Matt Stajan is typical of the kind of player the Leafs have been drafting recently; strong two-way players with intelligence and character in abundance. Much like fellow Leafs’ prospects Brad Boyes and Alexander Steen, Stajan’s greatest attributes are often cited as coachability and work ethic.
Stajan’s attitude is paying off at the OHL level, where he now assumes a leadership role on a young, up-and-coming Belleville Bulls squad, and as the lynchpin of the Bulls’s ‘Executive Line’, the high-scoring trio of Stajan, Adam Paiement and Cody McCormick (Stajan has 10 goals and 6 assists in 9 games). Stajan’s Bulls have bought into coach Jim Hulton’s defense-first system, and are reaping the rewards. The Bulls have allowed only 24 goals in 9 games, and are tied for first in the OHL’s East Division. Stajan said buying into a team-wide defensive system with an emphasis on quick transitions is paying off.
“We know we have to play a defensive system,” he said. “Playing responsibly defensively creates offence. If we take care of our own end, we’ll get chances at the other end.”
HockeysFuture recently had a chance to talk to Matt about the hectic five months since the Leafs selected him in the 2002 Entry Draft.
Name: Matt Stajan
Weight: 188 lbs
Hometown: Mississauga, Ontario
Acquired: 2nd Round, 57th Overall, 2002 Entry Draft
HockeysFuture: Hi Matt, welcome to Hockeysfuture.com. To start out, could you describe what kind of player you are?
Matt Stajan: I have been described as a solid two-way player who has good hockey sense. I think of myself as a playmaker, who plays with drive and determination.
HF: You made significant strides in your second year in the OHL, tripling your offensive output and being named Most Under-Rated Player in the Eastern conference. You were also a finalist for the best defensive forward in the 2002 OHL Coaches Poll. How did you accomplish such an impressive improvement?
MS: I credit most of my success last year to a gain in confidence. I owe a lot to my coach Jim Hulton for believing in me and helping mold me into the player I am today with his advice and support. Also, getting to play with skilled players like Nate Robinson and Mike Renzi helped a lot. We had amazing chemistry as a line, which was evident by our success last year.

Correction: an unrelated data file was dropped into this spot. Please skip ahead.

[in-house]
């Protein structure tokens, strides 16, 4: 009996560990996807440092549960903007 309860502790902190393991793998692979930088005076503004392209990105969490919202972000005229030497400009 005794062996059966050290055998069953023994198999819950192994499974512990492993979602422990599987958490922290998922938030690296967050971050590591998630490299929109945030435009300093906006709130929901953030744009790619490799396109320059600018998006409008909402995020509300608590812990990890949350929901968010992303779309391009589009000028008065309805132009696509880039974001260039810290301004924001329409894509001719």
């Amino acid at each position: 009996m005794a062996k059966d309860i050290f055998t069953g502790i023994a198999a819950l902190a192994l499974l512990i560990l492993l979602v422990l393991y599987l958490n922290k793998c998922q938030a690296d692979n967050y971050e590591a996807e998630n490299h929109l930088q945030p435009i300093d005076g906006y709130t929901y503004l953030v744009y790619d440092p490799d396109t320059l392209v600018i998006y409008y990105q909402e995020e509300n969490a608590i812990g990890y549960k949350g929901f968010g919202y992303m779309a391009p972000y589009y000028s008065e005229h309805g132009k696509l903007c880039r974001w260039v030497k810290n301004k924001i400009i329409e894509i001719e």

HF: All of your success last year resulted in you being rated as the #18 skater in North America by the CSB for the Entry Draft. What were your expectations going into the draft? Did you have any inkling that Toronto had interest in you?
MS: Going into the draft, I didn’t really know what to expect. I was hoping to go as early as possible, but my agent said I could go anywhere from late first round to the sixth round.
As for the Leafs, I had no clue that they had any interest in me. They were one of the teams that did not interview me before the draft. So when they called my name it was a surprise to both me and my family.
HF: At the entry draft and in the Blue and White game in Hamilton, it was evident that you have a lot of people supporting you and cheering you on. How important have your family and friends been in your hockey career?
MS: I feel that I am lucky to have such an amazing family and group of friends. They have all supported me since day one, especially my parents and my sister. It means a lot to me knowing that they’ll always be there no matter what.
HF: After the draft, the Maple Leafs held an orientation camp for their younger players. Can you describe that experience? How did that experience direct your training over the rest of the summer?